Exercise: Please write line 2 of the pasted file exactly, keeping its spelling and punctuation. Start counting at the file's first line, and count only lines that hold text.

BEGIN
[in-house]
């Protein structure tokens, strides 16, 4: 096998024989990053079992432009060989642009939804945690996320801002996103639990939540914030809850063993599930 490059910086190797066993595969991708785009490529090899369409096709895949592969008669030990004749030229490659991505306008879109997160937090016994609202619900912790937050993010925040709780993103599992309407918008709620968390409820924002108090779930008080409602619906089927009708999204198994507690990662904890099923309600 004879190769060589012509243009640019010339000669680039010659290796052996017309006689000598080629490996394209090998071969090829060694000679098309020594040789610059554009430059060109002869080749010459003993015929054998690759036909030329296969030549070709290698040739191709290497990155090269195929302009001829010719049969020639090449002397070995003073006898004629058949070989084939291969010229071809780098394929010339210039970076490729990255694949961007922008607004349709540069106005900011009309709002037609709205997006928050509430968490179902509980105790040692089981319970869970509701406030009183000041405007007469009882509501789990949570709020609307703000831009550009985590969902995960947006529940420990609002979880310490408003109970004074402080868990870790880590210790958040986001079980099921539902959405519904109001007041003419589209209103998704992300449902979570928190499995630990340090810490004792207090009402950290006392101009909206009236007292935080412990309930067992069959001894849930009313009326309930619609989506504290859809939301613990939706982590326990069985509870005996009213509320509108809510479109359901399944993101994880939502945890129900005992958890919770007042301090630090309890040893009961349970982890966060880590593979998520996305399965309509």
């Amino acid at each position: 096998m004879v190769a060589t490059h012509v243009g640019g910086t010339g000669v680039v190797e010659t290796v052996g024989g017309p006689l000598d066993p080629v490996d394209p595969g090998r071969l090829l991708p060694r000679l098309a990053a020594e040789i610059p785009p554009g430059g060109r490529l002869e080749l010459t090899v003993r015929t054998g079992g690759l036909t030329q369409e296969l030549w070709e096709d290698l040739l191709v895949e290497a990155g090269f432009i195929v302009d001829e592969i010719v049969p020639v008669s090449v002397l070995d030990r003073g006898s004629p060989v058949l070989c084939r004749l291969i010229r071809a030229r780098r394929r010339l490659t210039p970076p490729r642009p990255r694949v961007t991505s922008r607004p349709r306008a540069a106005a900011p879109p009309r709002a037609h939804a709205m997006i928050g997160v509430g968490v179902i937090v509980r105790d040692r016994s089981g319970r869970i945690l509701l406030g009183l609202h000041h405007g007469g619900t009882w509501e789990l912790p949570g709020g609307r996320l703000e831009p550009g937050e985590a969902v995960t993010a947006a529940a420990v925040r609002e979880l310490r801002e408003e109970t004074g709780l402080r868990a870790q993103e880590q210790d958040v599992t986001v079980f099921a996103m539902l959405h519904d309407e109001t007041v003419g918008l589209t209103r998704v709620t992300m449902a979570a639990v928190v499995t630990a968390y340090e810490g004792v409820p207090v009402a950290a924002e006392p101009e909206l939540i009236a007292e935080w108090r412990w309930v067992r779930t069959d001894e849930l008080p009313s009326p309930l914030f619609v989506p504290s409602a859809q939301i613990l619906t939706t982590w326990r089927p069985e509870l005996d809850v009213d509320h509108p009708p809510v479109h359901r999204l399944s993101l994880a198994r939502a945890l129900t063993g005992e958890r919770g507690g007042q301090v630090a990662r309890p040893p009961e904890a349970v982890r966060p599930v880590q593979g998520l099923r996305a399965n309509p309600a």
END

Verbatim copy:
């Protein structure tokens, strides 16, 4: 096998024989990053079992432009060989642009939804945690996320801002996103639990939540914030809850063993599930 490059910086190797066993595969991708785009490529090899369409096709895949592969008669030990004749030229490659991505306008879109997160937090016994609202619900912790937050993010925040709780993103599992309407918008709620968390409820924002108090779930008080409602619906089927009708999204198994507690990662904890099923309600 004879190769060589012509243009640019010339000669680039010659290796052996017309006689000598080629490996394209090998071969090829060694000679098309020594040789610059554009430059060109002869080749010459003993015929054998690759036909030329296969030549070709290698040739191709290497990155090269195929302009001829010719049969020639090449002397070995003073006898004629058949070989084939291969010229071809780098394929010339210039970076490729990255694949961007922008607004349709540069106005900011009309709002037609709205997006928050509430968490179902509980105790040692089981319970869970509701406030009183000041405007007469009882509501789990949570709020609307703000831009550009985590969902995960947006529940420990609002979880310490408003109970004074402080868990870790880590210790958040986001079980099921539902959405519904109001007041003419589209209103998704992300449902979570928190499995630990340090810490004792207090009402950290006392101009909206009236007292935080412990309930067992069959001894849930009313009326309930619609989506504290859809939301613990939706982590326990069985509870005996009213509320509108809510479109359901399944993101994880939502945890129900005992958890919770007042301090630090309890040893009961349970982890966060880590593979998520996305399965309509």